certara-logoCertara, the leading provider of decision support technology and consulting services for optimising drug development and improving health outcomes, has released version 16 of its Simcyp Population-based Simulator.

The Simcyp Simulator is the pharmaceutical industry’s most sophisticated platform for determining first-in-human dose selection, designing more efficient and effective clinical studies, evaluating new drug formulations, and predicting drug-drug interactions (DDIs) and pharmacokinetic (PK) outcomes in clinical populations. These include vulnerable populations such as paediatric patients, pregnant women and patients with impaired organ function.

The Simcyp Simulator is also frequently used to inform drug label language and has regulatory acceptance from the US Food and Drug Administration (FDA), the European Medicines Agency and the Japanese Pharmaceuticals and Medical Devices Agency. For example, the Simcyp Simulator has been leveraged to inform more than 100 label claims for new drug approvals from FDA in the past few years. These label additions include potential DDIs, dosing regimens and data about new populations.

“The Simcyp Simulator is playing such a pivotal role at all stages of the drug development and regulatory process that our annual system update has become a major event,” said Simcyp President Steve Toon, PhD. “We are proud to introduce significant enhancements to our lung, skin and gastrointestinal (GI) tract models this year as well as time-saving administrative tools such as the Simcyp Report Assistant.”

Most of the top-40 pharma companies (including all of the top 10) are members of the Simcyp Consortium, which requested these new product developments.

Simcyp’s whole body simulation methodology can predict the PK and pharmacodynamics (PD) of small molecule and biological medicines using laboratory derived data. The simulator includes a unique set of genetic, physiological and epidemiological databases that facilitate the simulation of virtual populations with different demographics and ethnicities.

The Simcyp Simulator v16 offers several new features, including the following

  • Enhanced lung model: A mechanistic, multi-compartment granuloma model, consisting of macrophage, interstitial fluid, caseum and blood, has been added to the permeability limited lung model. Development of this PK/PD model, which can predict how drugs will be dispersed in the lungs at different stages of tuberculosis (TB) infection, was partly supported by the Critical Path to TB Drug Regimens initiative. This model permits four drugs, with different dosing regimen, to be studied concurrently. This is especially important as the most common dosing regimen for TB uses four drugs.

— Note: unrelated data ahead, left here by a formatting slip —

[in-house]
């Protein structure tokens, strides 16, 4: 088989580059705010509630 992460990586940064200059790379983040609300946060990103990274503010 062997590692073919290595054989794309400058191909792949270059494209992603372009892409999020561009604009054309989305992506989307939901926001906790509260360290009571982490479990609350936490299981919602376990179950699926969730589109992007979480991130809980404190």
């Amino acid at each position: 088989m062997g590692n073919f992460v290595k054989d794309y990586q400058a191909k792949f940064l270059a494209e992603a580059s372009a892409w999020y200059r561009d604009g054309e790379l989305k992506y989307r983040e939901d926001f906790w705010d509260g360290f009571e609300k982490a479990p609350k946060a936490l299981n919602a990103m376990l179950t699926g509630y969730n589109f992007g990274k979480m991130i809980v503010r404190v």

According to the World Health Organization (WHO), TB is one of the top 10 causes of death worldwide and is the leading killer of HIV-positive people. In 2015, 10.4 million people fell ill with TB. Ending the TB epidemic by 2030 is among the health targets of the newly-adopted WHO Sustainable Development Goals.

  • New dermal absorption model: This new multiphase, multilayer skin model, which is supported by an FDA GDUFAR grant, will enable the virtual bioequivalence assessment of two drug formulations such as cream versus gel or the same formulation type with a different pH, viscosity or base. The model takes into account a range of mechanisms that play an important role in dermal absorption, such as skin surface pH, dermal hydration, skin appendages, binding to keratin, and drug-physiology interactions. Additionally, the model is further being developed to identify drug dermal absorption responses in a range of new populations, including pediatric and geriatric, additional ethnic groups, and specific diseases.
  • Enhanced GI transit model: The Simcyp Simulator’s ADAM (Advanced Dissolution Absorption Metabolism) model can now simulate a drug’s transit through the GI tract even more accurately using the new Segregated Transit Model. Certara has collected and analysed the available data in the literature on transit times in the GI tract and small intestine and entered it into the simulator. PBPK enables improved understanding and decision making around the issue of drug absorption, supporting drug development, formulation optimisation and regulatory approval.
  • Enhanced paediatric model: Users can now enter their own model for renal function and include the liver transporter’s ontogeny in this model. The paediatric biologics module also allows user-defined IgG catabolic and systemic clearance ontogeny profiles for large molecules. Simcyp’s paediatric module allows PK behaviour to be modeled in neonates, infants and children. PBPK is now considered to be a key component of paediatric drug development, especially for infants and neonates.
  • New Report Assistant: The new Simcyp Report Assistant streamlines reporting of PBPK analyses for regulatory submission or internal use. It compiles the appropriate PK/PD data and generates the necessary reports in Word automatically.

In addition, the Simcyp Simulator parameter estimation and sensitivity analysis capabilities are extensively expanded and it now provides biologics models and a biologics database for its Monkey Simulator.